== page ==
Black Swans and Perfect Storms

Concerning news about a fire as consequence of shelling at Europe’s most powerful nuclear power plant… (1, 2).

Just three weeks ago, I summarised some articles about risk management of nuclear power plants and how the probability of a threat is calculated. Two of the human errors according to Paté-Cornell (2012) in risk assessment are that we often don’t consider two events, black swans and perfect storms. The perfect storm presents a situation where rare but known events randomly concurre, creating an extreme danger for us as we by judge such a coincidence as an extremely unlikely event (the Fukushima accident 2011 is such an example). This uncertainty is called aleatory uncertainty. Black swans, on the other hand, describe a situation where we do not even know about the existence of the event and even less about the distribution of the event parameters. It is the ultimate epistemic uncertainty (Paté-Cornell, 2012). By not considering these two possible events in risk analysis, the uncertainty in risk assessment rises. Meaning, we judge the likelihood of an event much rarer than it might actually be. As a consequence, we might be not prepared for such an event. The happenings in Ukraine show that things we judged as extremely unlikely, can happen.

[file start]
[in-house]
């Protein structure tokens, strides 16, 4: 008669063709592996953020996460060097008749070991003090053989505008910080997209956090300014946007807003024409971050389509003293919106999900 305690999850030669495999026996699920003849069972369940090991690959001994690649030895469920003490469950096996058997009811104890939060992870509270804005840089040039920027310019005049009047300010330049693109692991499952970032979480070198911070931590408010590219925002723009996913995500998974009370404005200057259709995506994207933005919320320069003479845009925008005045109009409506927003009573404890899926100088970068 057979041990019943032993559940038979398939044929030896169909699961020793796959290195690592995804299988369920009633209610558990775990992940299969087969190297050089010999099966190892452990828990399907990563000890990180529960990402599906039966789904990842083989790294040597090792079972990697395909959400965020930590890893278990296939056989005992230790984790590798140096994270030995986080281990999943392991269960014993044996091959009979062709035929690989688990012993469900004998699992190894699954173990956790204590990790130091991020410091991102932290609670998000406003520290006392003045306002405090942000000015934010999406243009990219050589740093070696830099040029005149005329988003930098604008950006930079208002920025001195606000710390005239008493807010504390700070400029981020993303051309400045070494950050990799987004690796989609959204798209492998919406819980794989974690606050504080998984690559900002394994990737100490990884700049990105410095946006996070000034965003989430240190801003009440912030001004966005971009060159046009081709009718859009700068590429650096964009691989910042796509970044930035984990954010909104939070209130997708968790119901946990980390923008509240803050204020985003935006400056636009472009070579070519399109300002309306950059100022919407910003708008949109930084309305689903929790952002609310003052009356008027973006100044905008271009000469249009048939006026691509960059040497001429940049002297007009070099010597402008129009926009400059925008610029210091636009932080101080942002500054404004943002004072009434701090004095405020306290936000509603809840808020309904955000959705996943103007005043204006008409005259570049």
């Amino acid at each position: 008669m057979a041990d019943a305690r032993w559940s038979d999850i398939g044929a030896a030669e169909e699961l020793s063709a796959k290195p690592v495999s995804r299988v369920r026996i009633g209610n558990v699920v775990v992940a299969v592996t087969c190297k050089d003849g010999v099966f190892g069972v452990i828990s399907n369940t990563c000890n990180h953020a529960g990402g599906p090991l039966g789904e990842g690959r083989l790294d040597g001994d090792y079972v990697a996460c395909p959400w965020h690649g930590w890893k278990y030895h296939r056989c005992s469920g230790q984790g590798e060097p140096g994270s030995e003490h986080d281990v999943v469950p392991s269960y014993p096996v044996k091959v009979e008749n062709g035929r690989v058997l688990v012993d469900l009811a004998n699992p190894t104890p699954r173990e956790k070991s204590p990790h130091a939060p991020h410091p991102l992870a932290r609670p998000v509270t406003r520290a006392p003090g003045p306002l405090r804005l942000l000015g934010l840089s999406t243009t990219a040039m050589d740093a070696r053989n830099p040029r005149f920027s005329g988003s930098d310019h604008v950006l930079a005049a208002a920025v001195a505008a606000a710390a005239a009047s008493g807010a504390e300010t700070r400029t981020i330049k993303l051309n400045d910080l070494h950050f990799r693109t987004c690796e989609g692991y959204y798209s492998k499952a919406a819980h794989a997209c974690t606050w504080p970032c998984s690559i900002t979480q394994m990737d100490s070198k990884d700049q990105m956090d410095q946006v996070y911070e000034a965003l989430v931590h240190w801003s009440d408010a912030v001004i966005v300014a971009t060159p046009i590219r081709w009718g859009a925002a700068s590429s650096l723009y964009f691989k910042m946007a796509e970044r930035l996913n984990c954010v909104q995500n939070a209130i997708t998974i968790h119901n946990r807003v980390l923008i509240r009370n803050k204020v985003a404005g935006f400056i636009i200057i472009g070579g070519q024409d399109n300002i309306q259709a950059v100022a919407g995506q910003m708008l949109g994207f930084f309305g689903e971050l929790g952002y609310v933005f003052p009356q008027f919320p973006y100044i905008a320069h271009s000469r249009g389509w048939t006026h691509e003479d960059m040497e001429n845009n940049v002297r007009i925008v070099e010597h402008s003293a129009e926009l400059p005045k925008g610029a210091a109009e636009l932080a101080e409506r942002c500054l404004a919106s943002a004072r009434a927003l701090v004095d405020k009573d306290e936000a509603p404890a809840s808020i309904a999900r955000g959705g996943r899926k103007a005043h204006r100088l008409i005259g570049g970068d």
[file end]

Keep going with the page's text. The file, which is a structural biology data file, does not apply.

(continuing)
How should we handle this uncertainty? What do you think?

References

Paté-Cornell, P. (2012). On “Black Swans” and “Perfect Storms”: Risk analysis and management when statistics are not enough. Risk Analysis: An International Journal, 32(11), 1823-1833.

(1) International Atom Energy Agency

(2) New York Times


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